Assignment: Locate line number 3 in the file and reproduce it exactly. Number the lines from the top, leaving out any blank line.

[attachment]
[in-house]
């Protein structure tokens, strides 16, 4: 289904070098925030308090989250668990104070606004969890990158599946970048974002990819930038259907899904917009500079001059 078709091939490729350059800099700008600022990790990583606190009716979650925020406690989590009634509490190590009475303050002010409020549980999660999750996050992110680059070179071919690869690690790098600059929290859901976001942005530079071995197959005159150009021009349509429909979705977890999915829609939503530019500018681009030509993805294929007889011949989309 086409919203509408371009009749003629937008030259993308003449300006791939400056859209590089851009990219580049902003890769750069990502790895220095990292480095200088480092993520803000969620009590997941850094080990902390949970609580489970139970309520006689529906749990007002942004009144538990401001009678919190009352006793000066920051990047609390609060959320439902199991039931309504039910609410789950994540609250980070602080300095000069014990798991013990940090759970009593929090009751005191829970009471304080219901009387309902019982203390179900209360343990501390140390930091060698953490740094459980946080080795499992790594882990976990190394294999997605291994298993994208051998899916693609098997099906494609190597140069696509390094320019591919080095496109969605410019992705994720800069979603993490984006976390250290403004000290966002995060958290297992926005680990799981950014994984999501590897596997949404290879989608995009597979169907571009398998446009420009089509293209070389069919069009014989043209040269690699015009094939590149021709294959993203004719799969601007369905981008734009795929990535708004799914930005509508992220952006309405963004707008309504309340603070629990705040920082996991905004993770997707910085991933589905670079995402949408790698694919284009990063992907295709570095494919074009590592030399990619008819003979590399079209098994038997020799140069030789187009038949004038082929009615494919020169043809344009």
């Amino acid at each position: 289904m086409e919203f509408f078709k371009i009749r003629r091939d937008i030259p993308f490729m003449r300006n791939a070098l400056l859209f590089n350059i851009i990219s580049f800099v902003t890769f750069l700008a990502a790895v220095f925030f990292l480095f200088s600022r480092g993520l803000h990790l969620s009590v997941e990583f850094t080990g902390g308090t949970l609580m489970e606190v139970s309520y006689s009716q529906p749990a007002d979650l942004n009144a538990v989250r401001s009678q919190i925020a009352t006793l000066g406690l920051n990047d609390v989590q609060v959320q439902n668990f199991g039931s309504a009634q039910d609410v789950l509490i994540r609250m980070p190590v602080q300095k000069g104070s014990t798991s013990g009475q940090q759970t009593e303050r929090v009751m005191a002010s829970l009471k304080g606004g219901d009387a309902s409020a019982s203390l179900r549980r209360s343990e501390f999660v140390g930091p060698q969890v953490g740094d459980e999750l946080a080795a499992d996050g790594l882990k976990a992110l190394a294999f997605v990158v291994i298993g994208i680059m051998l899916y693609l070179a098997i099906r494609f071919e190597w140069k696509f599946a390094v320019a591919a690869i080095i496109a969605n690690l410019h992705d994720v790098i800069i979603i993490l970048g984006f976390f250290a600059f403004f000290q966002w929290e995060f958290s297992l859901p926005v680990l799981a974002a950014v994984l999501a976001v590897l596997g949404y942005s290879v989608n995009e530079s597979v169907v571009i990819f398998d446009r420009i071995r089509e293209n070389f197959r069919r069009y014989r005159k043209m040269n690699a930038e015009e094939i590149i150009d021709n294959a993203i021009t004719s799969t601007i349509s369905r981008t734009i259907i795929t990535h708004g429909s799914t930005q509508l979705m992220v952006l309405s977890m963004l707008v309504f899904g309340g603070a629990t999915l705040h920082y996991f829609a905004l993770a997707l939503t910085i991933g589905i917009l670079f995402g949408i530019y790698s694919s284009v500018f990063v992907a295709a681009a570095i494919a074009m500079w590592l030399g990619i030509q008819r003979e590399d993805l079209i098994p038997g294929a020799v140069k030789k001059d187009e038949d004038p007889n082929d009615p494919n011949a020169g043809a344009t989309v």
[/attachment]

């Amino acid at each position: 289904m086409e919203f509408f078709k371009i009749r003629r091939d937008i030259p993308f490729m003449r300006n791939a070098l400056l859209f590089n350059i851009i990219s580049f800099v902003t890769f750069l700008a990502a790895v220095f925030f990292l480095f200088s600022r480092g993520l803000h990790l969620s009590v997941e990583f850094t080990g902390g308090t949970l609580m489970e606190v139970s309520y006689s009716q529906p749990a007002d979650l942004n009144a538990v989250r401001s009678q919190i925020a009352t006793l000066g406690l920051n990047d609390v989590q609060v959320q439902n668990f199991g039931s309504a009634q039910d609410v789950l509490i994540r609250m980070p190590v602080q300095k000069g104070s014990t798991s013990g009475q940090q759970t009593e303050r929090v009751m005191a002010s829970l009471k304080g606004g219901d009387a309902s409020a019982s203390l179900r549980r209360s343990e501390f999660v140390g930091p060698q969890v953490g740094d459980e999750l946080a080795a499992d996050g790594l882990k976990a992110l190394a294999f997605v990158v291994i298993g994208i680059m051998l899916y693609l070179a098997i099906r494609f071919e190597w140069k696509f599946a390094v320019a591919a690869i080095i496109a969605n690690l410019h992705d994720v790098i800069i979603i993490l970048g984006f976390f250290a600059f403004f000290q966002w929290e995060f958290s297992l859901p926005v680990l799981a974002a950014v994984l999501a976001v590897l596997g949404y942005s290879v989608n995009e530079s597979v169907v571009i990819f398998d446009r420009i071995r089509e293209n070389f197959r069919r069009y014989r005159k043209m040269n690699a930038e015009e094939i590149i150009d021709n294959a993203i021009t004719s799969t601007i349509s369905r981008t734009i259907i795929t990535h708004g429909s799914t930005q509508l979705m992220v952006l309405s977890m963004l707008v309504f899904g309340g603070a629990t999915l705040h920082y996991f829609a905004l993770a997707l939503t910085i991933g589905i917009l670079f995402g949408i530019y790698s694919s284009v500018f990063v992907a295709a681009a570095i494919a074009m500079w590592l030399g990619i030509q008819r003979e590399d993805l079209i098994p038997g294929a020799v140069k030789k001059d187009e038949d004038p007889n082929d009615p494919n011949a020169g043809a344009t989309v």